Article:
WASHINGTON (AP) - The U.S. will fall way short of meeting its goal of training 24,000 Iraqi forces to fight Islamic State militants by this fall, Defense Secretary Ash Carter said Wednesday on Capitol Hill where lawmakers are already skeptical of the Obama administration’s strategy to address threats in the Mideast.
Carter said the train-and-equip mission in Syria also lacks enough trainees to fill existing training sites, primarily because it’s difficult to make sure the recruits are people who can be counted on and are not aligned with groups like IS.
“It turns out to be very hard to identify people who meet both of those criteria,” Carter said.
Later in the day, the House rejected a resolution to force Congress to debate an Authorization for the Use of Military Force for U.S. military engagement against IS in Iraq and Syria.
The measure, which was defeated 288-139, would have directed that U.S. troops be withdrawn from the fight within 30 days of passage - or by the end of the year if Obama determines an immediate withdrawal is not safe - if Congress failed to approve a new authorization.
Democratic Rep. Jim McGovern of Massachusetts said the resolution was needed to “force Congress to do its job” and vote on an authorization. Opponents called the measure dangerous, saying it could lead the U.S. to “walk away” from the region, leaving it more unsettled.
There are no U.S. troops in Syria and about 3,500 in Iraq assisting the nation’s security forces.
The Iraqi military, which was equipped and trained by the United States, has struggled to recover from its collapse a year ago when IS militants captured the country’s second largest city, Mosul, and swept over much of northern and western Iraq. Iraqi commanders fled, pleas for more ammunition went unanswered, and in some cases soldiers stripped off their uniforms and ran.
The U.S. is again training Iraqi forces and conducting airstrikes in both Iraq and Syria. The White House announced last week that it was sending up to 450 more U.S. troops to a new base in the Anbar province of western Iraq, mainly to advise the Iraqis on planning and execution of a counteroffensive to retake Ramadi, the provincial capital. More such U.S. hubs could be opened elsewhere in Iraq as the campaign advances.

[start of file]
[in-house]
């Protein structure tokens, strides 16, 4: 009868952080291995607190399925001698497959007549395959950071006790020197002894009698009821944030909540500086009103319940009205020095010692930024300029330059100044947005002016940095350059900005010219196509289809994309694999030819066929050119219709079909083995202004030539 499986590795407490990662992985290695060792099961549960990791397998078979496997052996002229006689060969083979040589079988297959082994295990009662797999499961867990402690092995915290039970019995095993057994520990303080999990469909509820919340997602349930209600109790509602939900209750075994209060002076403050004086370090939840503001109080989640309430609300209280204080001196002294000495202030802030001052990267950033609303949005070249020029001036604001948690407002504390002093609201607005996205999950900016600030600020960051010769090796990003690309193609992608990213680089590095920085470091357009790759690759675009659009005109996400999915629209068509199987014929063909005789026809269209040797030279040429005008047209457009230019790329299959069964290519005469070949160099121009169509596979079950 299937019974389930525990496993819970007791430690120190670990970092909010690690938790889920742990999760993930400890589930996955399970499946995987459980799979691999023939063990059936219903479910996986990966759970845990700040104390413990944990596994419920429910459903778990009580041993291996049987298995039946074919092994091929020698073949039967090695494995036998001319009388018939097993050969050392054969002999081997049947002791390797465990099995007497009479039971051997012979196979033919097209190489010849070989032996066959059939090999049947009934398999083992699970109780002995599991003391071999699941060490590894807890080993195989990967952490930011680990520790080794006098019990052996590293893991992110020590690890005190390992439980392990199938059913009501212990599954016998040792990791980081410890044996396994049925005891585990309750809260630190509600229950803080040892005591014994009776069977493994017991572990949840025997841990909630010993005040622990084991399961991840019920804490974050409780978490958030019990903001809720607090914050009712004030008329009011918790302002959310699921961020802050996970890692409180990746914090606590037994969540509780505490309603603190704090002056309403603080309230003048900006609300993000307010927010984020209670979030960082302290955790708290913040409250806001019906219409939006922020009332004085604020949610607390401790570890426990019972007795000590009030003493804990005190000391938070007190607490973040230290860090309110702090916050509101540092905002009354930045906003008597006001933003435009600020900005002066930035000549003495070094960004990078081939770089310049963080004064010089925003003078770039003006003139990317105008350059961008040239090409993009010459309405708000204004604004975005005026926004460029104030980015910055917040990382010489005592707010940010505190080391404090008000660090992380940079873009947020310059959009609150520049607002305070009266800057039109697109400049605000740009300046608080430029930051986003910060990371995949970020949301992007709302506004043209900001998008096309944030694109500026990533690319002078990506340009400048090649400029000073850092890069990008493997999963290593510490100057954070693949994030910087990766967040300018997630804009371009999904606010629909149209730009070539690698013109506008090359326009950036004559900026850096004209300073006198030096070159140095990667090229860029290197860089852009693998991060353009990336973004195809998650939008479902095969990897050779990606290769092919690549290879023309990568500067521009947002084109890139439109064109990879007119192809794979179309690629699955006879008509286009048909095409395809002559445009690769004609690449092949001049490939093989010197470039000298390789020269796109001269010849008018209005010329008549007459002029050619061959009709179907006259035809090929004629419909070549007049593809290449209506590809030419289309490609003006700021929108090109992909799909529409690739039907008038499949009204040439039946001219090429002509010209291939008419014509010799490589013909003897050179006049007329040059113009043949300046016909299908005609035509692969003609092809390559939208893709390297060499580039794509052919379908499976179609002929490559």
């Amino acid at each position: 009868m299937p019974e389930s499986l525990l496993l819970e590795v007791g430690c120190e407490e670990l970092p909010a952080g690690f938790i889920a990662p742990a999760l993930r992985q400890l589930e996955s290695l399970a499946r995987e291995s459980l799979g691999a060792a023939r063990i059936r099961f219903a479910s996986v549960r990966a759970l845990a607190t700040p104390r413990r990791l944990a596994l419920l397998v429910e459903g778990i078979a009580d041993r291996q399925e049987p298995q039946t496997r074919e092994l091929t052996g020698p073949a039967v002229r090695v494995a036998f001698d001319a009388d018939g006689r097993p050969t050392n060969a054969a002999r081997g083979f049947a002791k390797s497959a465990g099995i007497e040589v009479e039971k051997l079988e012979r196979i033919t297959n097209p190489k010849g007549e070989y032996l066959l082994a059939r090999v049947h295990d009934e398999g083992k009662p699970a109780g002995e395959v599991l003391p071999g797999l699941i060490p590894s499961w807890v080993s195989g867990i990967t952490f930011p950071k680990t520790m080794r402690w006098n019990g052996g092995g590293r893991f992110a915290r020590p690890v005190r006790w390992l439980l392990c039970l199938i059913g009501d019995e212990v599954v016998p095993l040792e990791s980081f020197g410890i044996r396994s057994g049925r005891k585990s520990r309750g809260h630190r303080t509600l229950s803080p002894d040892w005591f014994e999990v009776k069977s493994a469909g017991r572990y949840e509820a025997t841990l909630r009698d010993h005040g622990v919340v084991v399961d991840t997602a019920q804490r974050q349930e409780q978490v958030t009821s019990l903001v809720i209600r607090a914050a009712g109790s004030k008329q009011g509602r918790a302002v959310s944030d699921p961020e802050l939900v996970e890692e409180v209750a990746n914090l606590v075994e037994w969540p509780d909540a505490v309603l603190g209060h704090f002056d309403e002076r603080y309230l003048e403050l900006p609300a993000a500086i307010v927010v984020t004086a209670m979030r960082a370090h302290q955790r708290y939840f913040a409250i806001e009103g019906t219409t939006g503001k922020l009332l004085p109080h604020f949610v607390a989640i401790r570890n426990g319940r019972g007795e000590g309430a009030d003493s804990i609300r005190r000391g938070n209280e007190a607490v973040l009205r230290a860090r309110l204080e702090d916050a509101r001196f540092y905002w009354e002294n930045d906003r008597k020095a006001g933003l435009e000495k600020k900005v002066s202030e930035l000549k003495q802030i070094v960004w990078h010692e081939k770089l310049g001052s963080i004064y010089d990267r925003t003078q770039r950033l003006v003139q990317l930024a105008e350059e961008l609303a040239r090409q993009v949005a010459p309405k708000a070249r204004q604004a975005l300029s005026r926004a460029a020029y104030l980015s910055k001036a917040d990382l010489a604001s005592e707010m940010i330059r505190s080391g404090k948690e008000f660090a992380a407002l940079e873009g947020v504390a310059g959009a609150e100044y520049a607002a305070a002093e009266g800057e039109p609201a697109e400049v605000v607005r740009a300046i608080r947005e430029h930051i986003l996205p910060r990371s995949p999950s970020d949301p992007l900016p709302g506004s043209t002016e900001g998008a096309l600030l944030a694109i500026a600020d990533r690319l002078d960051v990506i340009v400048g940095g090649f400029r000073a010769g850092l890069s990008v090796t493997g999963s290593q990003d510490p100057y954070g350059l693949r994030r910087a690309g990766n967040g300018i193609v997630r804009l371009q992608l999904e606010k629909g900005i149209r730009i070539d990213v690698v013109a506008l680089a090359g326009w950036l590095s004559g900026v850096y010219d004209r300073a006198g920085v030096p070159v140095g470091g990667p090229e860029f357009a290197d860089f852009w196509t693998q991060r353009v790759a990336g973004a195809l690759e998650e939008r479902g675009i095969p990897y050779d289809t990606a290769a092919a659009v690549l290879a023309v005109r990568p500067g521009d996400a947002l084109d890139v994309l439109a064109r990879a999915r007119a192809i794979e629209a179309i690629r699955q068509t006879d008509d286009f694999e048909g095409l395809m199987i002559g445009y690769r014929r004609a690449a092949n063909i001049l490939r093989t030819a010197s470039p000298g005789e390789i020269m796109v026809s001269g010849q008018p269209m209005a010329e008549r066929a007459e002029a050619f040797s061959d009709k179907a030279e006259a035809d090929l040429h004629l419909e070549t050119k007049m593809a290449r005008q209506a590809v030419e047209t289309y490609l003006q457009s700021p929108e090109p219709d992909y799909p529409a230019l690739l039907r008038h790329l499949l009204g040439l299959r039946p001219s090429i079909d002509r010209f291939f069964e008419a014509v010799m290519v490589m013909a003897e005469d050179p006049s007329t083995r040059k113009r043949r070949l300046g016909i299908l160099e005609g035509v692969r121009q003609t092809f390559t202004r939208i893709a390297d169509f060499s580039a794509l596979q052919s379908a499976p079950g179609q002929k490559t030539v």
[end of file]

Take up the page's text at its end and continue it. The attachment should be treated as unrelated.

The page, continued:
Staunch critics in Congress have argued that the current strategy is weak and that it could be strengthened by deploying U.S. troops as spotters for airstrikes. The Pentagon thus far has avoided putting tactical air controllers in the field with Iraqi ground forces and remains opposed to putting U.S. boots on the ground.
“I would not recommend that we put U.S. forces in harm’s way simply to stiffen the spine of local forces,” Gen. Martin Dempsey told the committee. “If their spine is not stiffened by the threat of ISIL on their way of life, nothing we do is going to stiffen their spine,” he said using an acronym for the Islamic State.
Dempsey, who is finishing a four-year stint as chairman of the Joint Chiefs of Staff, said that when the local forces are going against a strategic target, the Pentagon might see how U.S. forces could help ensure the local forces’ chances of success - “but not just to stiffen their spine.”
Asked whether the 450 extra troops will make a difference in the fight against IS, Carter said the numbers are not as significant as the location, which is in the heart of Sunni territory. The U.S. is pushing for a more inclusive government in Baghdad that is representative of Sunnis, Shiites and Kurds, Iraq’s three major ethnic groups.
At the White House, press secretary Josh Earnest defended the White House strategy in Iraq, saying 1,000 new Sunni fighters were inducted into the Iraqi popular mobilization force last week. “I understand that even just today, another ceremony was held where several hundred additional Sunni local fighters were inducted,” he said.
After the hearing, Republican Rep. Mac Thornberry of Texas, the panel’s chairman, that he’s not sure that Carter or Dempsey persuaded the committee that the U.S. strategy would be successful in battling IS.
“So we’re opening a new facility in a different part of Iraq to train and we hope they come flooding in and they will be trained and effective and then we’ll see if we can support them. It just doesn’t give you a lot of confidence that this thing is on the right track,” Thornberry said.
He asked whether Baghdad should be told, “time’s up,” and the U.S. cannot afford to continue hoping a government of national unity can be established. “As I’ve said many times before, that cow has left the barn. Iraq is fractured. You can make a pretty powerful argument, in fact, that Iraq is no more,” Smith said.
Rep. James Langevin, D-Rhode Island, also wondered about divisions between the Kurds, Shiites and Sunnis. “Are we trying to artificially hold together an Iraq that doesn’t want to be held together?” he asked.
Carter said there are indications that there can be a decentralized but multi-sectarian one Iraq under Iraqi Prime Minister Haider al-Abadi, who the U.S. believes is more willing to set up a representative government than his pro-Shia predecessor, Nouri al-Maliki.
“I think we ought to give them a chance because that’s the best outcome,” Carter said. “Sectarianism is not a good outcome there. We’ve been to that movie.”
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